Binding partner- and force-promoted changes in αE-catenin conformation probed by native cysteine labeling

Abstract

Adherens Junctions (AJs) are cell-cell adhesion complexes that sense and propagate mechanical forces by coupling cadherins to the actin cytoskeleton via β-catenin and the F-actin binding protein αE-catenin. When subjected to mechanical force, the cadherin•catenin complex can tightly link to F-actin through αE-catenin, and also recruits the F-actin-binding protein vinculin. In this study, labeling of native cysteines combined with mass spectrometry revealed conformational changes in αE-catenin upon binding to the E-cadherin•β-catenin complex, vinculin and F-actin. A method to apply physiologically meaningful forces in solution revealed force-induced conformational changes in αE-catenin when bound to F-actin. Comparisons of wild-type αE-catenin and a mutant with enhanced vinculin affinity using cysteine labeling and isothermal titration calorimetry provide evidence for allosteric coupling of the N-terminal β-catenin-binding and the middle (M) vinculin-binding domain of αE-catenin. Cysteine labeling also revealed possible crosstalk between the actin-binding domain and the rest of the protein. The data provide insight into how binding partners and mechanical stress can regulate the conformation of full-length αE-catenin, and identify the M domain as a key transmitter of conformational changes.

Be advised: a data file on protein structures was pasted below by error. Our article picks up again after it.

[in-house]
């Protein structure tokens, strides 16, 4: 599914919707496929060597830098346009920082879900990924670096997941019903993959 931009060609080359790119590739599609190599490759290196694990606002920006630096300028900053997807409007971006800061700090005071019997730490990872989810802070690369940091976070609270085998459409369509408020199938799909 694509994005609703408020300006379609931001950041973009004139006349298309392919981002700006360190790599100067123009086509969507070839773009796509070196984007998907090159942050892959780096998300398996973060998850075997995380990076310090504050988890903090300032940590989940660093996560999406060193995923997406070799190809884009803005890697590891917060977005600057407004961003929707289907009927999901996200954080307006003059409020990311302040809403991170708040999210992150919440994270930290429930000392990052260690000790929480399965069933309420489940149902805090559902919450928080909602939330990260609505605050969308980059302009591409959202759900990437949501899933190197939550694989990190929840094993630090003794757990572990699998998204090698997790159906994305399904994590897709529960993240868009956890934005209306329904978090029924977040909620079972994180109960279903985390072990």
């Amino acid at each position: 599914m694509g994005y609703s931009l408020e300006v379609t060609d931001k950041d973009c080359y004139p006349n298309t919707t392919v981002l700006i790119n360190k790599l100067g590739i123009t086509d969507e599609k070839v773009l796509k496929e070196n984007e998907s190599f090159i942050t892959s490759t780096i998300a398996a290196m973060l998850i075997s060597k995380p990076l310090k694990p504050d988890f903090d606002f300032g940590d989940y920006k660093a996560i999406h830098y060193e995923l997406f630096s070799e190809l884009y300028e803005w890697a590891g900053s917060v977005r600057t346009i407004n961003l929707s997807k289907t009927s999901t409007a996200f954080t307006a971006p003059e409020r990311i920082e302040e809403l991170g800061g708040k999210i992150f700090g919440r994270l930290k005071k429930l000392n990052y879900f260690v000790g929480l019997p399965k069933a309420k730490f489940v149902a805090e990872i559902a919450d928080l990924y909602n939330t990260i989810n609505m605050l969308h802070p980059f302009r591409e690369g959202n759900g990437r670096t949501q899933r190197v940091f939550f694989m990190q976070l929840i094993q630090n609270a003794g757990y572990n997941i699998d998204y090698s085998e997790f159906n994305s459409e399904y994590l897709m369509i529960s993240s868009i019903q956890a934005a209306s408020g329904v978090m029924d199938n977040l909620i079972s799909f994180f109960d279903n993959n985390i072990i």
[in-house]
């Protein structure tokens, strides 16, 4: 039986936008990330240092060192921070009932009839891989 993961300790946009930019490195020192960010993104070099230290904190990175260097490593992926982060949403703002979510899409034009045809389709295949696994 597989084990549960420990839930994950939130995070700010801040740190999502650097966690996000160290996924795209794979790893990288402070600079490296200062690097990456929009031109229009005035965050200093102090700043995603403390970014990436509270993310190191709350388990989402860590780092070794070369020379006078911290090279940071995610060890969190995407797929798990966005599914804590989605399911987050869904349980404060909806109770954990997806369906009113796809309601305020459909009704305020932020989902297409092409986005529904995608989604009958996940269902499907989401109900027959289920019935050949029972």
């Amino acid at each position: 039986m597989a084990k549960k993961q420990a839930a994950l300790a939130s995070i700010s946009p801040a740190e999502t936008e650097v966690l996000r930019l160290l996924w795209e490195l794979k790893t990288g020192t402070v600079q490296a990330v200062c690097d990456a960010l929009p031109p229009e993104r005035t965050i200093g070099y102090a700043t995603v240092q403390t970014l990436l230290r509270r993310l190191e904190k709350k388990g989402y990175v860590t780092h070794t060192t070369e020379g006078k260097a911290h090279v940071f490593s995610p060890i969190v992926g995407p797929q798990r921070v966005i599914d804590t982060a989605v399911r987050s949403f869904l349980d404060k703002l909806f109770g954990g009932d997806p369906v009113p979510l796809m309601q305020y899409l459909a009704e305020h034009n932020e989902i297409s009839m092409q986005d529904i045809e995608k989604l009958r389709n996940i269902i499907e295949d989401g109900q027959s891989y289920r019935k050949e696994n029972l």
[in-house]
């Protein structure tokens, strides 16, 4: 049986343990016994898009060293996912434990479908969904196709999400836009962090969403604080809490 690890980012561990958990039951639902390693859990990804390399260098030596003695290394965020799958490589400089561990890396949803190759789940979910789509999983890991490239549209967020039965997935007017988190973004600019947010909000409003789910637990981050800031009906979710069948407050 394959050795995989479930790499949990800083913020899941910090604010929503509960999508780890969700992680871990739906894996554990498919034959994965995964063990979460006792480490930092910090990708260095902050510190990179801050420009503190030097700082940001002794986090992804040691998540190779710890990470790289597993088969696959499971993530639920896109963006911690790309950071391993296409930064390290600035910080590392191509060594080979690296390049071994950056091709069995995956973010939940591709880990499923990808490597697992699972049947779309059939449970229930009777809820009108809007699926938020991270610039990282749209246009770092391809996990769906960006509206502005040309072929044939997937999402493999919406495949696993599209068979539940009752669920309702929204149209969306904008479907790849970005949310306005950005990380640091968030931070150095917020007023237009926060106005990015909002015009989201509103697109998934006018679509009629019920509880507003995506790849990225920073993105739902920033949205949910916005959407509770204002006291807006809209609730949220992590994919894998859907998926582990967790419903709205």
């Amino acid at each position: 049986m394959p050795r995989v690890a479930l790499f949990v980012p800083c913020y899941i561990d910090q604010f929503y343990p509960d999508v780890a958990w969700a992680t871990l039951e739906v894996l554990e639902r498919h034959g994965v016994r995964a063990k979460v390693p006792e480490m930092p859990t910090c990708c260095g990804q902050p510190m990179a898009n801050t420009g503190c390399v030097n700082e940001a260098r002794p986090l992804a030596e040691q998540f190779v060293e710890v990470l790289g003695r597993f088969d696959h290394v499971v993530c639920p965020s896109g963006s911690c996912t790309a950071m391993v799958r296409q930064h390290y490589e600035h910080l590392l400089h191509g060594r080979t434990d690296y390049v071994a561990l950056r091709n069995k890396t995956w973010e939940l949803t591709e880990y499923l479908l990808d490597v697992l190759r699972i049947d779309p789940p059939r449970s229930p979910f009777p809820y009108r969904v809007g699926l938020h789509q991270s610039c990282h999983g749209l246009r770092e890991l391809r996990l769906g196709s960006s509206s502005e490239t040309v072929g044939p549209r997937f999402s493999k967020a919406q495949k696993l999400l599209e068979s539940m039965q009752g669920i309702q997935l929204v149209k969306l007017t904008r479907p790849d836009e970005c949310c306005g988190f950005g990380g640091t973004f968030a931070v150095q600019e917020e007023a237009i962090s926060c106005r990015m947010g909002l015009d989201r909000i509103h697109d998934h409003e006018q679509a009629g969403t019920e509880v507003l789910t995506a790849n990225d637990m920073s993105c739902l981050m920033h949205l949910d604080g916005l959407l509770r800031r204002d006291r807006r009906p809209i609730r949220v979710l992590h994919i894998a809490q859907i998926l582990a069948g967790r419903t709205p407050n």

Introduction